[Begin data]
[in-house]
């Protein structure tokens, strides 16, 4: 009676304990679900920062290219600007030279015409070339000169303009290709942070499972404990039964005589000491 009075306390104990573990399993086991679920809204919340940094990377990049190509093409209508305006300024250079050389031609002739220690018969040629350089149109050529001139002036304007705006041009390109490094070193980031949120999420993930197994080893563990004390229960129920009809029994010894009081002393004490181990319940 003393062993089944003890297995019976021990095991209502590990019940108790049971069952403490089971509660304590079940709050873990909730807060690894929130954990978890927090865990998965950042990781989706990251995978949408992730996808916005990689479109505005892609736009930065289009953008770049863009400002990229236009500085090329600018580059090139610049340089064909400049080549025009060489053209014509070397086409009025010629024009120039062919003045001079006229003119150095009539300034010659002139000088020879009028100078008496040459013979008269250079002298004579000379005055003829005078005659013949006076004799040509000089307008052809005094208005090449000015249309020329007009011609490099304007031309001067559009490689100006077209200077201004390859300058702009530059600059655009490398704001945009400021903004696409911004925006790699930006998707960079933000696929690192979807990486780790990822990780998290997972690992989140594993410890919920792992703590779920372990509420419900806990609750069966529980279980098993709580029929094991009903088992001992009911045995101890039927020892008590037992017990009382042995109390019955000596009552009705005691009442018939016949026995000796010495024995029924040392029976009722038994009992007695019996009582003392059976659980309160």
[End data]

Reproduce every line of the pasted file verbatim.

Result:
[in-house]
């Protein structure tokens, strides 16, 4: 009676304990679900920062290219600007030279015409070339000169303009290709942070499972404990039964005589000491 009075306390104990573990399993086991679920809204919340940094990377990049190509093409209508305006300024250079050389031609002739220690018969040629350089149109050529001139002036304007705006041009390109490094070193980031949120999420993930197994080893563990004390229960129920009809029994010894009081002393004490181990319940 003393062993089944003890297995019976021990095991209502590990019940108790049971069952403490089971509660304590079940709050873990909730807060690894929130954990978890927090865990998965950042990781989706990251995978949408992730996808916005990689479109505005892609736009930065289009953008770049863009400002990229236009500085090329600018580059090139610049340089064909400049080549025009060489053209014509070397086409009025010629024009120039062919003045001079006229003119150095009539300034010659002139000088020879009028100078008496040459013979008269250079002298004579000379005055003829005078005659013949006076004799040509000089307008052809005094208005090449000015249309020329007009011609490099304007031309001067559009490689100006077209200077201004390859300058702009530059600059655009490398704001945009400021903004696409911004925006790699930006998707960079933000696929690192979807990486780790990822990780998290997972690992989140594993410890919920792992703590779920372990509420419900806990609750069966529980279980098993709580029929094991009903088992001992009911045995101890039927020892008590037992017990009382042995109390019955000596009552009705005691009442018939016949026995000796010495024995029924040392029976009722038994009992007695019996009582003392059976659980309160």